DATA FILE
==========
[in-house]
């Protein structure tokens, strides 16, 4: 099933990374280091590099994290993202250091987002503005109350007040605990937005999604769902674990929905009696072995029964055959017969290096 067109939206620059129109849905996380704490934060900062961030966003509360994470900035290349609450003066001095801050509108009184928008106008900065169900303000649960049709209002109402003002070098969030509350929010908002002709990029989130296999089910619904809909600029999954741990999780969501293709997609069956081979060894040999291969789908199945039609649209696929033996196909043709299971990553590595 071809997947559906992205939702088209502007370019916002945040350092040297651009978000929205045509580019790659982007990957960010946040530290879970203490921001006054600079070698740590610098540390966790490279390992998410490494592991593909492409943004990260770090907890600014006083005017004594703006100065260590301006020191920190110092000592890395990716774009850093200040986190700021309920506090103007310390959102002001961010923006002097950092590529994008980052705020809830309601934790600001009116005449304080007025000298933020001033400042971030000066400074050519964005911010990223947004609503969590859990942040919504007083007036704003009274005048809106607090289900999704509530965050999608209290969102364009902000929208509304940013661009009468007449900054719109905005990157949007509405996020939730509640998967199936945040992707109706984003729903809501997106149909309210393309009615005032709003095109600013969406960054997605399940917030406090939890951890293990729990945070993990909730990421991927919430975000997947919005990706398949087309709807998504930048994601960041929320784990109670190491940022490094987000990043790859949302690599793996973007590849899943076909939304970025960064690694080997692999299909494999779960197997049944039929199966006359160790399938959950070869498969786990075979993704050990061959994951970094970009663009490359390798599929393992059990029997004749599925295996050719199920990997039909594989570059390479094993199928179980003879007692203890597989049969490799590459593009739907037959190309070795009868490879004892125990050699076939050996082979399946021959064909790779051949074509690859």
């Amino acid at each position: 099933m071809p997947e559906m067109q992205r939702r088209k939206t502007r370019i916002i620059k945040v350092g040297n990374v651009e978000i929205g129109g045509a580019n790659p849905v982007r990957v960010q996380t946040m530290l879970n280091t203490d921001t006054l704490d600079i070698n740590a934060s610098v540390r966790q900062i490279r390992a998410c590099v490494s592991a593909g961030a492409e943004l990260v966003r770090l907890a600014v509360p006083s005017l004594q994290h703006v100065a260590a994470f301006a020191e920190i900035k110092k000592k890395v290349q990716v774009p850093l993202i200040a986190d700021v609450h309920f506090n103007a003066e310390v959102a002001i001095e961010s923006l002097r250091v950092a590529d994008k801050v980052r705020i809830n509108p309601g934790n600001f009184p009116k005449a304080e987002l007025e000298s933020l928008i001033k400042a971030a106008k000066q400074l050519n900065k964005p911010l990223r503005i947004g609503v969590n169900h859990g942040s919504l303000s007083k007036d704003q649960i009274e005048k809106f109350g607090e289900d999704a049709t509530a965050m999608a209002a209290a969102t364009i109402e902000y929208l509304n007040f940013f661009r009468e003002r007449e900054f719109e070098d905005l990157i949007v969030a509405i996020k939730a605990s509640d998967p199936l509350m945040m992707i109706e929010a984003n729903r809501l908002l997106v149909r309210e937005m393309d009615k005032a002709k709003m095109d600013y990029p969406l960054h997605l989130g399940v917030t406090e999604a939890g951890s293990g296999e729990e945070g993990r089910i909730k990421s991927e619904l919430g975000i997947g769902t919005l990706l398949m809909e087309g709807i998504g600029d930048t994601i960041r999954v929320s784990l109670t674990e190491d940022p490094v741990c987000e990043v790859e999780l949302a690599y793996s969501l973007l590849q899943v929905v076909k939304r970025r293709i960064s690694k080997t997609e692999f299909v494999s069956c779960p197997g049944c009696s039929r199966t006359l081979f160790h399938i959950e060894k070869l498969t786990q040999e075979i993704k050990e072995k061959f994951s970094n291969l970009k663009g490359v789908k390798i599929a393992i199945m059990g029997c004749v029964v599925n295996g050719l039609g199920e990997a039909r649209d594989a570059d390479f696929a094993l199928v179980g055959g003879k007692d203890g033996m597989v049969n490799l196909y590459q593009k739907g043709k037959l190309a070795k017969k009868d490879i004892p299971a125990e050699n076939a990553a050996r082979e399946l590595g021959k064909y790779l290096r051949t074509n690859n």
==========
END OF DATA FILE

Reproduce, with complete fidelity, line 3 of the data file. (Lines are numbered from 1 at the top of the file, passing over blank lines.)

């Amino acid at each position: 099933m071809p997947e559906m067109q992205r939702r088209k939206t502007r370019i916002i620059k945040v350092g040297n990374v651009e978000i929205g129109g045509a580019n790659p849905v982007r990957v960010q996380t946040m530290l879970n280091t203490d921001t006054l704490d600079i070698n740590a934060s610098v540390r966790q900062i490279r390992a998410c590099v490494s592991a593909g961030a492409e943004l990260v966003r770090l907890a600014v509360p006083s005017l004594q994290h703006v100065a260590a994470f301006a020191e920190i900035k110092k000592k890395v290349q990716v774009p850093l993202i200040a986190d700021v609450h309920f506090n103007a003066e310390v959102a002001i001095e961010s923006l002097r250091v950092a590529d994008k801050v980052r705020i809830n509108p309601g934790n600001f009184p009116k005449a304080e987002l007025e000298s933020l928008i001033k400042a971030a106008k000066q400074l050519n900065k964005p911010l990223r503005i947004g609503v969590n169900h859990g942040s919504l303000s007083k007036d704003q649960i009274e005048k809106f109350g607090e289900d999704a049709t509530a965050m999608a209002a209290a969102t364009i109402e902000y929208l509304n007040f940013f661009r009468e003002r007449e900054f719109e070098d905005l990157i949007v969030a509405i996020k939730a605990s509640d998967p199936l509350m945040m992707i109706e929010a984003n729903r809501l908002l997106v149909r309210e937005m393309d009615k005032a002709k709003m095109d600013y990029p969406l960054h997605l989130g399940v917030t406090e999604a939890g951890s293990g296999e729990e945070g993990r089910i909730k990421s991927e619904l919430g975000i997947g769902t919005l990706l398949m809909e087309g709807i998504g600029d930048t994601i960041r999954v929320s784990l109670t674990e190491d940022p490094v741990c987000e990043v790859e999780l949302a690599y793996s969501l973007l590849q899943v929905v076909k939304r970025r293709i960064s690694k080997t997609e692999f299909v494999s069956c779960p197997g049944c009696s039929r199966t006359l081979f160790h399938i959950e060894k070869l498969t786990q040999e075979i993704k050990e072995k061959f994951s970094n291969l970009k663009g490359v789908k390798i599929a393992i199945m059990g029997c004749v029964v599925n295996g050719l039609g199920e990997a039909r649209d594989a570059d390479f696929a094993l199928v179980g055959g003879k007692d203890g033996m597989v049969n490799l196909y590459q593009k739907g043709k037959l190309a070795k017969k009868d490879i004892p299971a125990e050699n076939a990553a050996r082979e399946l590595g021959k064909y790779l290096r051949t074509n690859n």